Procter & Gamble's Dividend Prospects Are Super-Hot

| About: The Procter (PG)


P&G has an index-beating yield and should benefit from a major reorganization.

Alongside this, the company is innovating and should gain a boost from a weaker dollar in the current financial year.

While its valuation may be rather rich, P&G’s earnings and dividend growth potential make it a strong income play, with it having the potential to benefit from pricing improvements too.

On the face of it, P&G (NYSE: PG) looks like a very appealing dividend stock. That's because it has a yield of 3.2% and with the S&P 500's yield being little over 2% right now, that makes P&G a significantly better yield play than many of its index peers.

However, we think that P&G has the potential to become an even better income play moving forward and that there is much more to its dividend appeal than a relatively high yield. In fact, we believe that there are a number of key catalysts which are set to push P&G's profitability, dividends and share price higher.

For starters, P&G is now a much better business than it was a handful of years ago and we think this will help to drive its profitability and share price higher. The company has undergone a significant restructuring and while there is still work to do on this front, we believe that transitioning the business into 10 key areas is a sound move. That's because those areas offer the best risk/reward ratio in our view in terms of long term sustainable growth and by adopting this new organisational structure, P&G should become a more efficient business moving forward. We feel that this will have a positive impact on investor sentiment and should push P&G's share price higher, with asset disposals and greater efficiencies also boosting profitability, too.

Furthermore, P&G should benefit from a weakening US dollar over the coming months, which could provide its bottom line with a significant turbo boost. Since P&G is very much focused on expanding into emerging markets outside of the US, foreign sales have become a key part of its revenue mix. In fact, in 2015 financial year, a stronger dollar cut P&G's EPS by $1.5bn and with the Federal Reserve being more dovish than expected, a weakening of the dollar could provide a turbo boost to P&G's earnings and act as a positive catalyst on its share price.

In addition, we feel that P&G is adopting the right strategy through which to improve sales, margins and profitability. It is focusing on product innovation and while this can cause a drain on cash resources in the short run due to the R&D expense, in the long run we believe that it could boost dividends and the company's share price. For example, P&G is seeking to add value in customers' lives through new products such as the Oral-B Genius toothbrush and Pampers Premium Care Pants and more of the same should act as a positive catalyst on the company's top and bottom lines moving forward.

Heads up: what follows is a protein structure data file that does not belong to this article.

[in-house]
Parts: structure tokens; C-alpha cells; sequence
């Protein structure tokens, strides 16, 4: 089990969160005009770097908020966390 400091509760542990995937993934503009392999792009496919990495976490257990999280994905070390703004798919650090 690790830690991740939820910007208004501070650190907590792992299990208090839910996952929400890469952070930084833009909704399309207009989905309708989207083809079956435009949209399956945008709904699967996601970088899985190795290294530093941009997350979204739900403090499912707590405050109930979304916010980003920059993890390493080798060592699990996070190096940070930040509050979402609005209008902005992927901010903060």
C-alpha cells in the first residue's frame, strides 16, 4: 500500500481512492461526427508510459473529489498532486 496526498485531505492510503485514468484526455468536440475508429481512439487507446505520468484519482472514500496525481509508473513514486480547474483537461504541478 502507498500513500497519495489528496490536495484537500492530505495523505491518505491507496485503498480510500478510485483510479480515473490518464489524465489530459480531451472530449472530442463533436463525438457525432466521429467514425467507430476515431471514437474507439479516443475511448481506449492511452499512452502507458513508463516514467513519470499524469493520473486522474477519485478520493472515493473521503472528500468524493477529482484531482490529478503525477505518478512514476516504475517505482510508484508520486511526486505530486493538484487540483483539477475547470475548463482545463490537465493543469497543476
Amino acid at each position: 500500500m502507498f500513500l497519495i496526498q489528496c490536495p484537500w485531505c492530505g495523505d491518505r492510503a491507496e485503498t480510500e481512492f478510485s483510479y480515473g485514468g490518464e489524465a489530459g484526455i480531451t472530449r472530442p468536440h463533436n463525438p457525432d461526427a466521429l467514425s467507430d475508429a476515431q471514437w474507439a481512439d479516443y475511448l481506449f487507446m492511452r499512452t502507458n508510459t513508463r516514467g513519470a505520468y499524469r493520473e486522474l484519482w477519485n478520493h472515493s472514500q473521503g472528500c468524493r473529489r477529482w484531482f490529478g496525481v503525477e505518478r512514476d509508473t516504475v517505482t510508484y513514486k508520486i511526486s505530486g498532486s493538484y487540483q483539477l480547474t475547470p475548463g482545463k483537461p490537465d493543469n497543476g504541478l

One effect of product innovation could be to improve P&G's pricing potential. We think this is crucial to the company's long term future since volume growth was negative 1% in the 2015 financial year. As such, by innovating and adding more value to its customers' lives, P&G may be able to charge a higher price and expand sales and profitability that way. That's because with increasing innovation could come greater customer loyalty, with customers willing to pay a higher price for the added value provided.

And while volume growth last year was disappointing, we feel that the company's reorganization and updated strategy should help to boost volumes moving forward, as well as having a positive impact upon investor sentiment and the company's share price. Therefore, while further volume declines cannot be ruled out in the short run and are a risk to the company's future performance, we feel confident in the ability of P&G's strategy to overcome such challenges.

With P&G trading on an EV/EBITDA ratio of 13 and a forward P/E ratio of 20.2, the prospects for a major upward rerating may be somewhat limited. That's especially the case while the S&P 500 trades on a P/E ratio of around 17.4 . But even if an upward rerating does not come along, we're still optimistic about P&G's capital gain and dividend potential. That's because we feel that the company has the right innovative strategy, the scope to benefit from a weakening dollar, a new and more efficient structure, as well as pricing potential, with these being major potential catalysts which could positively impact on the business' profitability. And when this is coupled with a yield of 3.2%, we think that P&G's prospects as a dividend stock in particular are very strong.

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Disclosure: I/we have no positions in any stocks mentioned, and no plans to initiate any positions within the next 72 hours.

I wrote this article myself, and it expresses my own opinions. I am not receiving compensation for it (other than from Seeking Alpha). I have no business relationship with any company whose stock is mentioned in this article.